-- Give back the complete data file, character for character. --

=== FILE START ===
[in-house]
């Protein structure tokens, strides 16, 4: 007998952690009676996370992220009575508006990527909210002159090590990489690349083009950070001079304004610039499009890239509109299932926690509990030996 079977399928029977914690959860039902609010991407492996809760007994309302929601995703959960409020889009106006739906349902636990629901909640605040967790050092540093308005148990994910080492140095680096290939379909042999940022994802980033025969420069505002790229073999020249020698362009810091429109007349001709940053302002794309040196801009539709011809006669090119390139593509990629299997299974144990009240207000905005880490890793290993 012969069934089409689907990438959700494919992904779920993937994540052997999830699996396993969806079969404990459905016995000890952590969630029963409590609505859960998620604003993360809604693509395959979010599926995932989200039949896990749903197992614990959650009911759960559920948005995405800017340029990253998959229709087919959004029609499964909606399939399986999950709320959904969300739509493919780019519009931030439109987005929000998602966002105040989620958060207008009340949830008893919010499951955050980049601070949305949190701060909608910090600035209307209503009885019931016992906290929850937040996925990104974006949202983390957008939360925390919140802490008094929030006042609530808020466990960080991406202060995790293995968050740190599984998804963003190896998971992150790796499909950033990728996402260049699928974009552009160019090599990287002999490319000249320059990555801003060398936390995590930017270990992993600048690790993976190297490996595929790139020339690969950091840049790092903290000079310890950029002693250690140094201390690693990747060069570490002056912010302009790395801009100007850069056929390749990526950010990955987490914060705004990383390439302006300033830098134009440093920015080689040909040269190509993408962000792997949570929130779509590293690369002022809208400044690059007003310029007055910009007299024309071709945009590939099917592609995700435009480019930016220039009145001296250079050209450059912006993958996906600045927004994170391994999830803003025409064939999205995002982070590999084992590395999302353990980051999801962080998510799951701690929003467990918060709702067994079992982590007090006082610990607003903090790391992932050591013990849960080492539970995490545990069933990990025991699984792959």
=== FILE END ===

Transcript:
[in-house]
């Protein structure tokens, strides 16, 4: 007998952690009676996370992220009575508006990527909210002159090590990489690349083009950070001079304004610039499009890239509109299932926690509990030996 079977399928029977914690959860039902609010991407492996809760007994309302929601995703959960409020889009106006739906349902636990629901909640605040967790050092540093308005148990994910080492140095680096290939379909042999940022994802980033025969420069505002790229073999020249020698362009810091429109007349001709940053302002794309040196801009539709011809006669090119390139593509990629299997299974144990009240207000905005880490890793290993 012969069934089409689907990438959700494919992904779920993937994540052997999830699996396993969806079969404990459905016995000890952590969630029963409590609505859960998620604003993360809604693509395959979010599926995932989200039949896990749903197992614990959650009911759960559920948005995405800017340029990253998959229709087919959004029609499964909606399939399986999950709320959904969300739509493919780019519009931030439109987005929000998602966002105040989620958060207008009340949830008893919010499951955050980049601070949305949190701060909608910090600035209307209503009885019931016992906290929850937040996925990104974006949202983390957008939360925390919140802490008094929030006042609530808020466990960080991406202060995790293995968050740190599984998804963003190896998971992150790796499909950033990728996402260049699928974009552009160019090599990287002999490319000249320059990555801003060398936390995590930017270990992993600048690790993976190297490996595929790139020339690969950091840049790092903290000079310890950029002693250690140094201390690693990747060069570490002056912010302009790395801009100007850069056929390749990526950010990955987490914060705004990383390439302006300033830098134009440093920015080689040909040269190509993408962000792997949570929130779509590293690369002022809208400044690059007003310029007055910009007299024309071709945009590939099917592609995700435009480019930016220039009145001296250079050209450059912006993958996906600045927004994170391994999830803003025409064939999205995002982070590999084992590395999302353990980051999801962080998510799951701690929003467990918060709702067994079992982590007090006082610990607003903090790391992932050591013990849960080492539970995490545990069933990990025991699984792959």